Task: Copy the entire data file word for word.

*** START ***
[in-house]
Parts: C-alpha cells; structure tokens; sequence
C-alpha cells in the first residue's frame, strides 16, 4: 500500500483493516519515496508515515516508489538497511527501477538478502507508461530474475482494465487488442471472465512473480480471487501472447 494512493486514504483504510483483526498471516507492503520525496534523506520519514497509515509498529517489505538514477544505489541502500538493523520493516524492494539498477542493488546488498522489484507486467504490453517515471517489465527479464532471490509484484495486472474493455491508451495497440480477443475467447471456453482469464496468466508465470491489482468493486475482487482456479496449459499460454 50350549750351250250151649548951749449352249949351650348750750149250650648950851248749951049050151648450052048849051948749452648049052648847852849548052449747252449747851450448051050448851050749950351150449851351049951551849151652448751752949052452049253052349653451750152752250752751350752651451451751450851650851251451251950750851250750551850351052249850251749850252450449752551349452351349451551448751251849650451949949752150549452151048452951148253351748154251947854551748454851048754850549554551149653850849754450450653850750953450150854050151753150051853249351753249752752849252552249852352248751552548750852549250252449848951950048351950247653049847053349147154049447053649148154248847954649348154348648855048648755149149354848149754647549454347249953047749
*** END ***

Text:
[in-house]
Parts: C-alpha cells; structure tokens; sequence
C-alpha cells in the first residue's frame, strides 16, 4: 500500500483493516519515496508515515516508489538497511527501477538478502507508461530474475482494465487488442471472465512473480480471487501472447 494512493486514504483504510483483526498471516507492503520525496534523506520519514497509515509498529517489505538514477544505489541502500538493523520493516524492494539498477542493488546488498522489484507486467504490453517515471517489465527479464532471490509484484495486472474493455491508451495497440480477443475467447471456453482469464496468466508465470491489482468493486475482487482456479496449459499460454 50350549750351250250151649548951749449352249949351650348750750149250650648950851248749951049050151648450052048849051948749452648049052648847852849548052449747252449747851450448051050448851050749950351150449851351049951551849151652448751752949052452049253052349653451750152752250752751350752651451451751450851650851251451251950750851250750551850351052249850251749850252450449752551349452351349451551448751251849650451949949752150549452151048452951148253351748154251947854551748454851048754850549554551149653850849754450450653850750953450150854050151753150051853249351753249752752849252552249852352248751552548750852549250252449848951950048351950247653049847053349147154049447053649148154248847954649348154348648855048648755149149354848149754647549454347249953047749